Here are a number of approaches that are used with gamification:
What you can try to do is an approach as done in games. First the player is only exposed to few features (such as one type of Angry Bird). Also the player at this time doesn't know much about the game and how it works. The same can nowadays be assumed in business or any other software, as nobody is reading the manual anymore.
Once the player is familiar with the exposed features, the system unlocks new features (another bird type pops up in Angry Birds). And so on.
This follows the Flow theory from Mihaly Csikszentmihalyi, where skill and complexity are in a balance.
With having unlocked the features, users then may have a publicly displayed skill reputation, as used in professional communities such as StackOverflow or SAP Community Network. Learning new skills should be encouraged to become an integral part of working by having the users maintain their reputation status.
In addition if this is visible to the HR and management, this can also be used as basis for promotions and bonus.
Microsoft used a narrative to encourage users to discover new features in their Office package. Users could download an Office plugin called Microsoft Ribbonhero and discover new features, and even branching out to the other Office applications. The gamification design elements in addition to the narrative were little quizzes.
Also some gamified compliance training approaches use narratives,such as TrueOffice. When you need to get trained on financial fraud/security etc., they system puts you in the role of a detective (think Miss Marple) and suddenly learning new features becomes fun. Remember the game "Where in the World is Carmen San Diego?" That game taught geography...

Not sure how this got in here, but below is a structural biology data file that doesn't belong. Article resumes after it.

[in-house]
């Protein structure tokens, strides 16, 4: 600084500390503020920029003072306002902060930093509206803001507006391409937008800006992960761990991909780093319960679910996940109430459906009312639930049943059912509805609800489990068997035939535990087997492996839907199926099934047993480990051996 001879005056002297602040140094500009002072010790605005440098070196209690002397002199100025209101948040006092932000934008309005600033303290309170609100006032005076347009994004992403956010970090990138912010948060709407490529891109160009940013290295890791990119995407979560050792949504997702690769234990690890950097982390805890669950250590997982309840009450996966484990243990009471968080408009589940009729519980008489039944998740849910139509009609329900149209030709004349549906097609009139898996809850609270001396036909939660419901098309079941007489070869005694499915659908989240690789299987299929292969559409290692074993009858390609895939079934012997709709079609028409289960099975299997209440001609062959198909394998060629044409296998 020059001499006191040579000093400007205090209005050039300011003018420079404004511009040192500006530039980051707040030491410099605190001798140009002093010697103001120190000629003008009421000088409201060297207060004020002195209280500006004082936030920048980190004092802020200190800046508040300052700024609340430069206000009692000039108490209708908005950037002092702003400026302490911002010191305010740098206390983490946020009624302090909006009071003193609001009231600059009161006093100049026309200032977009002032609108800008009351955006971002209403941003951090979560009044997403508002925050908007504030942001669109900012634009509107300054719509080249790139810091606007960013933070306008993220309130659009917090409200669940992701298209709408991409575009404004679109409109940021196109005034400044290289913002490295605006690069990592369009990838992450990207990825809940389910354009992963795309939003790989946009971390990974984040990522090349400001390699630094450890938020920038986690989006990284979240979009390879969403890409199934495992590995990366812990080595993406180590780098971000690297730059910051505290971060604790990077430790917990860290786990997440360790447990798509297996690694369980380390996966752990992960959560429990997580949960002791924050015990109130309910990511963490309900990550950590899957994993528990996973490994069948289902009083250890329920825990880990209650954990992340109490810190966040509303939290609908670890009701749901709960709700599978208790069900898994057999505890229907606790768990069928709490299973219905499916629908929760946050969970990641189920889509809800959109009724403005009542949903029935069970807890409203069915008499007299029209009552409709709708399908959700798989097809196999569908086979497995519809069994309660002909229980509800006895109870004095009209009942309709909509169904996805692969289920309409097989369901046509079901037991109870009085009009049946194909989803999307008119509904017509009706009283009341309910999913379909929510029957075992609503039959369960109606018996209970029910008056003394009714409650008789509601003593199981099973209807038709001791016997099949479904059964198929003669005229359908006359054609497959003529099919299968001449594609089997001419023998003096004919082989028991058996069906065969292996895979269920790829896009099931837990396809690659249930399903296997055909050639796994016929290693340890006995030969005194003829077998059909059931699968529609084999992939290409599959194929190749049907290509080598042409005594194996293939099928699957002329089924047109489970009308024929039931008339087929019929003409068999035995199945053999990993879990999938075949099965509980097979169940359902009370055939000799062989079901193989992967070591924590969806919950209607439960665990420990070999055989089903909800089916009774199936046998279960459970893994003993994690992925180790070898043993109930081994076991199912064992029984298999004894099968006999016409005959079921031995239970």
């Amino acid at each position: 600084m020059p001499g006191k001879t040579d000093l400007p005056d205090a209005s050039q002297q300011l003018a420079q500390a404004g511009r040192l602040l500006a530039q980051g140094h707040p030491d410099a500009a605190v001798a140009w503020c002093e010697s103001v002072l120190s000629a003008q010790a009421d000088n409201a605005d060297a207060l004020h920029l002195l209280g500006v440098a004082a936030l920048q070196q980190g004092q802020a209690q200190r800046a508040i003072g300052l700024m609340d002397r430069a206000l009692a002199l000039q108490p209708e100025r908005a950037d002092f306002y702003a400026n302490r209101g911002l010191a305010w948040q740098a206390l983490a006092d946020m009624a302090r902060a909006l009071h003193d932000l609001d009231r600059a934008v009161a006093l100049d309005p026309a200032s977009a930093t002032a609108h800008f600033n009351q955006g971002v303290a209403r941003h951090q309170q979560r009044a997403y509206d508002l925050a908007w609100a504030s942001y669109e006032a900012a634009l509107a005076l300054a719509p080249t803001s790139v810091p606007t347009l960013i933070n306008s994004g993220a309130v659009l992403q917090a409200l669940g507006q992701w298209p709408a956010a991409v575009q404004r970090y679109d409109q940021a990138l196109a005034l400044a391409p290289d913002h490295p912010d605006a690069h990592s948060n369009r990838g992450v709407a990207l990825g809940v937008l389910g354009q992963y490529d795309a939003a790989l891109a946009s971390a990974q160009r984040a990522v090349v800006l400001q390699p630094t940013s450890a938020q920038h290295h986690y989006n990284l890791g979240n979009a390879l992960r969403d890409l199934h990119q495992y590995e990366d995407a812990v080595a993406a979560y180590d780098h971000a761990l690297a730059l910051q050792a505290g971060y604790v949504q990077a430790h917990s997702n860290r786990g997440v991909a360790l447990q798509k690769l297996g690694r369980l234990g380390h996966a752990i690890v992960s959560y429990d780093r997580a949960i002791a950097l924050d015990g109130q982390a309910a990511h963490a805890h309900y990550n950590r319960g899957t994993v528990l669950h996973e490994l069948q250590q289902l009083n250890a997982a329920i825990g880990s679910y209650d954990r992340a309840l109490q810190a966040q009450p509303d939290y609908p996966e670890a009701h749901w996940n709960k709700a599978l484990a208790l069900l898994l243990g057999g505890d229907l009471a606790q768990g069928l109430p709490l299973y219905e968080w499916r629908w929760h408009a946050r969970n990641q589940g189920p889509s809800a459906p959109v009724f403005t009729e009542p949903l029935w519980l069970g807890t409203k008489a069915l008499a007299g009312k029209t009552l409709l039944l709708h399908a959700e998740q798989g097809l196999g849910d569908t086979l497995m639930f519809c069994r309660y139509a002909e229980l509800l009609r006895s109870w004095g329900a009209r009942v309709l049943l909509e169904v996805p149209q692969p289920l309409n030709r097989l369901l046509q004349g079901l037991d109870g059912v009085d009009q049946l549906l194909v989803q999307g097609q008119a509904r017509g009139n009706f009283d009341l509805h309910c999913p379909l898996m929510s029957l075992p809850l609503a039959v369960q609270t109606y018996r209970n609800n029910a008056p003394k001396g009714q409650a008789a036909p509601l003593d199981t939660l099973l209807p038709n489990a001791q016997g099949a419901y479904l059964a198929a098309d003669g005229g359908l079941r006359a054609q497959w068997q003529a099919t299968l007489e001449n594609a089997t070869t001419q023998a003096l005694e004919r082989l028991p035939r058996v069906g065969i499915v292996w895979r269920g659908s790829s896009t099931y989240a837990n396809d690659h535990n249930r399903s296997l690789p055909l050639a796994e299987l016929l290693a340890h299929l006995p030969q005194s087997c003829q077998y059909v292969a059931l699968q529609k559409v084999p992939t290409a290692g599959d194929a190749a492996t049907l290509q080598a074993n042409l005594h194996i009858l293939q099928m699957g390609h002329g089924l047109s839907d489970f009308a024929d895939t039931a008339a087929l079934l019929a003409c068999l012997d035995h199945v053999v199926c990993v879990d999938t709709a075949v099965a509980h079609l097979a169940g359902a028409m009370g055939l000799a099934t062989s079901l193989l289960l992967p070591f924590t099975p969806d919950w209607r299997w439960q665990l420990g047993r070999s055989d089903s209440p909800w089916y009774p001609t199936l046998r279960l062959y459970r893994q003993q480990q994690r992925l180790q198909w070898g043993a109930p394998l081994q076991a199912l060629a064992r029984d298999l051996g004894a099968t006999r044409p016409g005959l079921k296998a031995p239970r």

To answer your side question: indirectly, the numbers that are displayed in the facts & figures sheet give an indication that there can be much done so that users learn better. Search for the learning-related examples and then you can see that there is a lot that can be improved with gamification.
Why they are not exploring new features today can be manifold. Exposure to too many features from the beginning make the frustrated, and fear to 'destroy something', not understanding the value of features, not even knowing that they are there, no time to explore and play with them.
A perceived advantage…so the statement is more a premise than an implication. Some software are graphical front-ends to command line utilities, so the only advantage they might have is exposing many software options and functionalities in a visual manner.